Most of you may not know this, but before I started Third Culture Thriving, I created a Rwanda-based brand called The Rwanda Influence that highlights new brands/restos/events/etc and curates resources for people living in or moving to the country. This was my creative and, honestly, missional outlet for a long time, and it helped me remember (and even talk about!) all of the wonderful things about my host country. It was a gift to be able to curate this brand, and continues to be a really special thing to me.
Part of the nature of running a brand like this is that I come in contact with a lot of “fresh arrivals”…people who are new to the continent, new to the field, new to Kigali, and all of the enthusiasm and naivetée they bring. When they experience something and call it “simplicity” or “contentment in all circumstances” and “eager to be in front of the camera” when I call it hardship and and disenfranchisement and oppression and putting on a happy face for the white person who might give them some money or food. Yep-do you hear me? Because I hear me. I am JADED.
You know the moments. When you feel like “they’ll learn”. Or they won’t be so happy about this when they have my experience. Or the “that’s cute” feeling you get when they do certain things or say certain things. Or when you’re sure you know the truth behind that situation, that statement, that photo. They don’t know yet.
These feelings inside us- they are rooted in the truth of our own experiences. But also- they aren’t helpful or Christlike. With the exception of behaviors that are damaging or disrespectful of the local culture and people, the way to handle this in practicality is usually to keep our mouths shut. Which just bottles up all of our jadedness inside of us.
So when we feel these (inevitable) feelings of jadedness, what do we do?
Remember when you first arrived? Think back to something embarrassing or just really naive you said, did, or POSTED during your first few months or years. I have one specific story I always keep in my back pocket when I start feeling righteous about culture, and I won’t tell it fully unless we are in person, but it definitely involves poop being somewhere it shouldn’t have been. Which, trust me, is infinitely more mortifying than thinking some street kids want to be friends when they (probably) just want to ogle at the white person and get some small change. Stay humble. You were once the newcomer, and others rolled their eyes at your ignorance.
Lord knows, you needed it when you arrived. Jetlagged? Total Newbies?
No amount of vision trip or pre-field training can give us a perfect landing experience. You almost definitely committed some faux-pas, or confidently pronounced a word completely incorrectly, or, well, did any number of things confidently and looked pretty silly. You have been forgiven so much, and likely spared the humiliation, or at least laughs in good spirits, that could’ve followed. Also don’t make me drag Jesus into this, okay? Remember the grace you’ve been shown in your weakest, most sinful moments and seek to extend that same no-questions-asked, all-encompassing grace to those we are questioning or annoyed with.
3 LET IT CHANGE YOU
Is it possible that maybe this situation / statement / post that we are eyeballing MIGHT be true? Or that we might be guilty of a pessimistic reading when it isn’t necessarily called for? I think, often when we find ourselves in the thick of our jadedness, we could use a dose of optimism and trust. How could your heart change? What do you need to pray through? Where do you obviously have some bitterness that you need to work through, towards these new people OR towards the people of your host culture? What do you need to bring to the feet of Christ and repent of? Friend, where does your mind need to be renewed?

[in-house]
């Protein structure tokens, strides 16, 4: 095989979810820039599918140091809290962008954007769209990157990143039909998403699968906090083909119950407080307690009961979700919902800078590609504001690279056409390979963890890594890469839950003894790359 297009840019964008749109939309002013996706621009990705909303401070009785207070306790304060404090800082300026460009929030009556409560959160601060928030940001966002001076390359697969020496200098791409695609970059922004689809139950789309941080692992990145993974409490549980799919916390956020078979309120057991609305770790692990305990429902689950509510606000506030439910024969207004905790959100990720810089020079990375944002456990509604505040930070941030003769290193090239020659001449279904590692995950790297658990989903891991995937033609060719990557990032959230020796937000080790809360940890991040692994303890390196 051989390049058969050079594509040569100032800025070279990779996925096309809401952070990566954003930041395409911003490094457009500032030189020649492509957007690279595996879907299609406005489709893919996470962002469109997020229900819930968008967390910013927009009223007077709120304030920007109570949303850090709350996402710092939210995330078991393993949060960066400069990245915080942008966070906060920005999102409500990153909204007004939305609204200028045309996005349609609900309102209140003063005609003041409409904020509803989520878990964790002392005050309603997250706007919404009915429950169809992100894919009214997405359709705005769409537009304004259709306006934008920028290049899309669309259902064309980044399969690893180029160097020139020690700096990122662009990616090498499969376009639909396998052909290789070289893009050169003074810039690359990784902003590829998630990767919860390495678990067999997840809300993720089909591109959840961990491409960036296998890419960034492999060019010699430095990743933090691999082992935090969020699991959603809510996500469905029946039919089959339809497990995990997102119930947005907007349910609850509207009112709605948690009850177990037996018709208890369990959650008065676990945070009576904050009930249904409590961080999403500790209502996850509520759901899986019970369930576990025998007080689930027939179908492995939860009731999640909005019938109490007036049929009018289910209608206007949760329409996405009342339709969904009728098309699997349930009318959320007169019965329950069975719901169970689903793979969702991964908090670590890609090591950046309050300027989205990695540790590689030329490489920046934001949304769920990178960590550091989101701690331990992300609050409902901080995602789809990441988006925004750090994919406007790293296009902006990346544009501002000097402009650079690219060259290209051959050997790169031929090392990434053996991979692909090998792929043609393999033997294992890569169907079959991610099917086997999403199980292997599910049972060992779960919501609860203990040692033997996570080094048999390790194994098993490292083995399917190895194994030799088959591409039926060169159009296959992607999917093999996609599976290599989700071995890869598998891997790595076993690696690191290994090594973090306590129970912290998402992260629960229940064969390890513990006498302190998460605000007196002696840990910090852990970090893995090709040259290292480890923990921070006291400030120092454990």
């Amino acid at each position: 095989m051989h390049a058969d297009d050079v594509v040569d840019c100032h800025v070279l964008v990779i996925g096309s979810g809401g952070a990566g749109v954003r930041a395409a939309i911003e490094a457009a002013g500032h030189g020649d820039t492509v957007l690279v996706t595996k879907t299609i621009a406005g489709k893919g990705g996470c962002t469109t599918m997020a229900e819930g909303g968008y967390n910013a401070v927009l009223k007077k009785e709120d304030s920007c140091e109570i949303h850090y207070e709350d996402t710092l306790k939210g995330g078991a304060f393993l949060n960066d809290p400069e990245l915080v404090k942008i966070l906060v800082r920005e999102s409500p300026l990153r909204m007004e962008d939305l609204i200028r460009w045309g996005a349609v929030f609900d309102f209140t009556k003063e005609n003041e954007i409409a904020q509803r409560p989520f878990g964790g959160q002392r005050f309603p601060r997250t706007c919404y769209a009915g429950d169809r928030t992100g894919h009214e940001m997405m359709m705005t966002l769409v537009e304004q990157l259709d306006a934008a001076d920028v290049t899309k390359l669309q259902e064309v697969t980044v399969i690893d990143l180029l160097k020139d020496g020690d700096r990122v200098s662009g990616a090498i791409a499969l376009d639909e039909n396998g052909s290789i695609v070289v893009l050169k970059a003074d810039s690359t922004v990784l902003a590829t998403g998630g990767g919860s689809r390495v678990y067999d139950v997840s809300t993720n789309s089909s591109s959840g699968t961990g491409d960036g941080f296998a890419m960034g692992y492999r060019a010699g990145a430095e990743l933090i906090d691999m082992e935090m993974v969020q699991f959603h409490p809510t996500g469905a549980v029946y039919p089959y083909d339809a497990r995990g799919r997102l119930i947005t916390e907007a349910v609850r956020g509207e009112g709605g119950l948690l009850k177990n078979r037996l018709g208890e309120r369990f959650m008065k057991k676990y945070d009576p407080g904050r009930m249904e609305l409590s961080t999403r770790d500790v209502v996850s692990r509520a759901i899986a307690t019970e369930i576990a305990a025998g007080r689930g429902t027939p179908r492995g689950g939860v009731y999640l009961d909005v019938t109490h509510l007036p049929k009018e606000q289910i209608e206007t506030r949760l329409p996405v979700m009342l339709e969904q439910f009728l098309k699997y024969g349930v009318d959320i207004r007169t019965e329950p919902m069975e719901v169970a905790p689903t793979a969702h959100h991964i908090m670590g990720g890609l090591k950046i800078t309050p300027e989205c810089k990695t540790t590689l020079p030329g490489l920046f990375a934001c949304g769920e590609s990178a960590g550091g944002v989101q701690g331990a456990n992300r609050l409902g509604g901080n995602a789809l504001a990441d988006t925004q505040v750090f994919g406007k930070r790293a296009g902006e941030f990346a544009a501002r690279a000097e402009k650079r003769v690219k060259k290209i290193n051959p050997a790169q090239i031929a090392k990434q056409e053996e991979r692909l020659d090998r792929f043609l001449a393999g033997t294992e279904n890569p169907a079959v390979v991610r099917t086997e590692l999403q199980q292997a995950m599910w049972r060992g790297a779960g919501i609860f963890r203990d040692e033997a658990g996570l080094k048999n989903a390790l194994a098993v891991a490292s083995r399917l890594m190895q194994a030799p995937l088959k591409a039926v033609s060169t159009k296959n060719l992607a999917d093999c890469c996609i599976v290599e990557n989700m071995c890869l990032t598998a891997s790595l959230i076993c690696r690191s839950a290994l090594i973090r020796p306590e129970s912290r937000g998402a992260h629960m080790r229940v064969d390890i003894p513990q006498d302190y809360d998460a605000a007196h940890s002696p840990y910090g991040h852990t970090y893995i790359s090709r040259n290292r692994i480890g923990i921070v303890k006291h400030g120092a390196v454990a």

4 HAVE A CHILDLIKE FAITH
SO much of the naivete of the new arrival can be redeemed by simply viewing it as having a childlike faith. If I’m honest, I wish I still had that mindset: it was trauma and really ugly situations that taught me I was wrong about the things I was so confident in when I arrived. It would be nice to go back sometimes, if I’m honest. It all seemed simple back then. Right?
And here, Christ commands us to have a childlike faith. To lean into the naivety and assume the good, the pure, the easy, and the preferred are the truth. Perhaps it would be good for us to consider how we could soften our hearts and blend our experience with this attitude of optimism and trust.
PRAY FOR THEM
Friends, get on your KNEES for these new folks. They are in such a hard, hard season. They will get broken. They will be homesick. They will have their naivety taken away by who knows what terrible situation. Pray God’s strength and peace over them. Pray for their safety. For the health of their minds and hearts, and if applicable, for their marriages and their families. Pray that Christ would be close to them when they feel lost and weak. That they would know him as the good Shepherd, who goes after them in the storm. Who loves them to the ends of the earth and wants good things for them, even in the most desolate of (literal and figurative) deserts.
Friends, it’s likely that the longer we are in country, the more frequently we have moments when we recognize our own jadedness. Let us be quick to bring those thoughts and feelings to Christ, and to sit with them until he reveals the truth behind them. What should be redeemed? What do we ned to repent of? Where do we need to seek forgiveness and growth? And how can we cultivate a more childlike faith in our lives in our host country?
I’m praying for you as you sort through all of this, friends. May Christ be close to you and illuminate the path forward, and remind you often of the grace you’ve been shown. May he give you ample opportunity to show that grace to others. And may we al work together to see the Kingdom come, on Earth, as it is in Heaven.